NME Tour: Django Django, Miles Kane, Palma Violets, Peace: O2 Academy, Liverpool
NME's annual Award Tour arrives in Liverpool with mixed results from a wholly unmixed bag. Getintothis' Andy Kelly sorts the no hopers from the next big things.
It's almost a cliché now that however early you turn up to the NME's annual touring bash that you'll miss the start of the first band.
Yes there's four bands to get through but you can't help thinking it's all part of the 'hype machine' with often the most promising act thrown on at the bottom of the bill.
Sure enough as Peace take to the stage we're still queuing outside at 7.15pm and when we do get inside we find the Birmingham four-piece playing to a half empty O2 Academy.
Peace played to a half empty O2 Academy despite their relative buzz
It certainly makes for a rather underwhelming start. The band's floppy-fringed guitar rock takes Getintothis back to the early 90s when all those people who had fallen in love with MBV formed a band.
Ride's Mark Gardener- coincidentally taking to the stage across town at Eric's this very night - would have felt perfectly at home. It wasn't bad, quite pleasant in fact with a little hint of Dinosaur Jnr in the background but it just didn't inspire.
Palma Violets have the NME to thank for being lumbered with the 'Best New Band in Britain' tag which adorned their front page last autumn.
That was after the band had made a big impression in these parts with their superb support slot to Savages at Leaf in what was one of our gigs of the year in 2012.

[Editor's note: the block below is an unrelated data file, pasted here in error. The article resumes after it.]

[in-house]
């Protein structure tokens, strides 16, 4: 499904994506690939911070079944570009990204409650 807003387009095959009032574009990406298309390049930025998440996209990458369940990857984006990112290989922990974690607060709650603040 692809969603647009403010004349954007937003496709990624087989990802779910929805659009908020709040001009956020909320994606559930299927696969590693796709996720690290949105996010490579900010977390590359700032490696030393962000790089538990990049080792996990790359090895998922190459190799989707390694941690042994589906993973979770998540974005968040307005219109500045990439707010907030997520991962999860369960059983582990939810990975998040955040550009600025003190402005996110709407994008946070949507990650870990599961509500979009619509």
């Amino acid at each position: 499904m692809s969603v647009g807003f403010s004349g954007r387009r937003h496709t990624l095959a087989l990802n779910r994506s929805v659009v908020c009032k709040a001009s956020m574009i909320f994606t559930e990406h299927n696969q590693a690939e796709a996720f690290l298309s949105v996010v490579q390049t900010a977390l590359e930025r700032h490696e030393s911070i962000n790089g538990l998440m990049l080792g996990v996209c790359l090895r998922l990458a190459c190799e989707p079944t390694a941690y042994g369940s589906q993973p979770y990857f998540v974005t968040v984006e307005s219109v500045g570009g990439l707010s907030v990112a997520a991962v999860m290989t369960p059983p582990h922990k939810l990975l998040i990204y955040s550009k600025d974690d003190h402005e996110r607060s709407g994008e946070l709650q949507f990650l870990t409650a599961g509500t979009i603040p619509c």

It was enough to send us over to Manchester's Deaf Institute in the week of that NME cover, where again the band's promise was there for all to see; a punkier post-Libertines sound with a couple of front men who could happily adorn many a teenage bedroom wall.
Palma Violets, fit for a teenager's bedroom wall
Tonight they're a rather different proposition and already they seem to have a lost a little of their edge. The sound seems to have been filled out a little with more keyboards and there's a little less of that Buzzcocks-esque fun pop sound that they manage at their best, when they seem like the most enjoyable gang in town.
They haven't quite got enough good songs yet to fill out this slot but when they're good they're still very good. Best Of Friends was in everybody's end of year favourite track lists in 2012 and gets another rousing run-out tonight, though the mosh pit still doesn't quite get going, while the new single Step Up for the Cool Cats pinches a keyboard line from the Pale Saints' brilliant Sight of You to great effect.
Overall it wasn't quite their night but you suspect there will be others.
Miles Kane was determined to make it his night and he did. With a home town crowd - by far the biggest of the evening - and with close pal Leighton Baines watching from the (rather rudimentary) VIP area on the balcony, the former Rascal and Last Shadow Puppet threw himself into his set with the confidence of a genuine showman.